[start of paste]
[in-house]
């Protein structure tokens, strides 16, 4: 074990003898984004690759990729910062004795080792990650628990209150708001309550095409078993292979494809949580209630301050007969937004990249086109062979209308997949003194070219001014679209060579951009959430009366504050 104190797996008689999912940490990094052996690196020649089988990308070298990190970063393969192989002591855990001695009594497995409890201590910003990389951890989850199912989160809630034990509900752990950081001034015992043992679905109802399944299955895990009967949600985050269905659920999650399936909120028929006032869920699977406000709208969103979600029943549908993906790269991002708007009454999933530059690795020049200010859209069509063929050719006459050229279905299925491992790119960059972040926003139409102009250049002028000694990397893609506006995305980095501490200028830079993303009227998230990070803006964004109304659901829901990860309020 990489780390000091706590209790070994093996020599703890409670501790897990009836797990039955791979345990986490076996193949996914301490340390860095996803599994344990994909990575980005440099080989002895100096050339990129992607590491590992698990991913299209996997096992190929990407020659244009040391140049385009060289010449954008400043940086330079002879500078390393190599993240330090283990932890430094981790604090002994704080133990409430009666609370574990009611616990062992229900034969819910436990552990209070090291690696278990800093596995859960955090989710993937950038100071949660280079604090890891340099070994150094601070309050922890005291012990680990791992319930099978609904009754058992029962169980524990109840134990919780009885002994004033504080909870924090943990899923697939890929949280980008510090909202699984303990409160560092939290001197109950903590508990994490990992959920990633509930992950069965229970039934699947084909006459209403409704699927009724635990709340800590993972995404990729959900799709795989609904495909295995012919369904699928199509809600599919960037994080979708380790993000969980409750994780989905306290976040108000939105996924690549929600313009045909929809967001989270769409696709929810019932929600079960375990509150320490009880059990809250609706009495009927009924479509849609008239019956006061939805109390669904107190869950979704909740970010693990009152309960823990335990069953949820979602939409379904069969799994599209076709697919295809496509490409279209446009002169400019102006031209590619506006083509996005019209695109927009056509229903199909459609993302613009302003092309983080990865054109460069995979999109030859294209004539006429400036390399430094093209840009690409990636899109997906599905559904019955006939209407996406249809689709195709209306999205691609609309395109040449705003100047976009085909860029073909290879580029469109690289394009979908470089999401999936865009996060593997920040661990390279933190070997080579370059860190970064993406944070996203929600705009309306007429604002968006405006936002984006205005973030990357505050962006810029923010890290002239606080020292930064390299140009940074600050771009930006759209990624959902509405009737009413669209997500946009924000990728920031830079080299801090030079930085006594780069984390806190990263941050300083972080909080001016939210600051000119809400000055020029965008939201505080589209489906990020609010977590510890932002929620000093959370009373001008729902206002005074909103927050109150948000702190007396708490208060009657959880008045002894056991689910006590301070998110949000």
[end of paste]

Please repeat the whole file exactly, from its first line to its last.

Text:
[in-house]
């Protein structure tokens, strides 16, 4: 074990003898984004690759990729910062004795080792990650628990209150708001309550095409078993292979494809949580209630301050007969937004990249086109062979209308997949003194070219001014679209060579951009959430009366504050 104190797996008689999912940490990094052996690196020649089988990308070298990190970063393969192989002591855990001695009594497995409890201590910003990389951890989850199912989160809630034990509900752990950081001034015992043992679905109802399944299955895990009967949600985050269905659920999650399936909120028929006032869920699977406000709208969103979600029943549908993906790269991002708007009454999933530059690795020049200010859209069509063929050719006459050229279905299925491992790119960059972040926003139409102009250049002028000694990397893609506006995305980095501490200028830079993303009227998230990070803006964004109304659901829901990860309020 990489780390000091706590209790070994093996020599703890409670501790897990009836797990039955791979345990986490076996193949996914301490340390860095996803599994344990994909990575980005440099080989002895100096050339990129992607590491590992698990991913299209996997096992190929990407020659244009040391140049385009060289010449954008400043940086330079002879500078390393190599993240330090283990932890430094981790604090002994704080133990409430009666609370574990009611616990062992229900034969819910436990552990209070090291690696278990800093596995859960955090989710993937950038100071949660280079604090890891340099070994150094601070309050922890005291012990680990791992319930099978609904009754058992029962169980524990109840134990919780009885002994004033504080909870924090943990899923697939890929949280980008510090909202699984303990409160560092939290001197109950903590508990994490990992959920990633509930992950069965229970039934699947084909006459209403409704699927009724635990709340800590993972995404990729959900799709795989609904495909295995012919369904699928199509809600599919960037994080979708380790993000969980409750994780989905306290976040108000939105996924690549929600313009045909929809967001989270769409696709929810019932929600079960375990509150320490009880059990809250609706009495009927009924479509849609008239019956006061939805109390669904107190869950979704909740970010693990009152309960823990335990069953949820979602939409379904069969799994599209076709697919295809496509490409279209446009002169400019102006031209590619506006083509996005019209695109927009056509229903199909459609993302613009302003092309983080990865054109460069995979999109030859294209004539006429400036390399430094093209840009690409990636899109997906599905559904019955006939209407996406249809689709195709209306999205691609609309395109040449705003100047976009085909860029073909290879580029469109690289394009979908470089999401999936865009996060593997920040661990390279933190070997080579370059860190970064993406944070996203929600705009309306007429604002968006405006936002984006205005973030990357505050962006810029923010890290002239606080020292930064390299140009940074600050771009930006759209990624959902509405009737009413669209997500946009924000990728920031830079080299801090030079930085006594780069984390806190990263941050300083972080909080001016939210600051000119809400000055020029965008939201505080589209489906990020609010977590510890932002929620000093959370009373001008729902206002005074909103927050109150948000702190007396708490208060009657959880008045002894056991689910006590301070998110949000």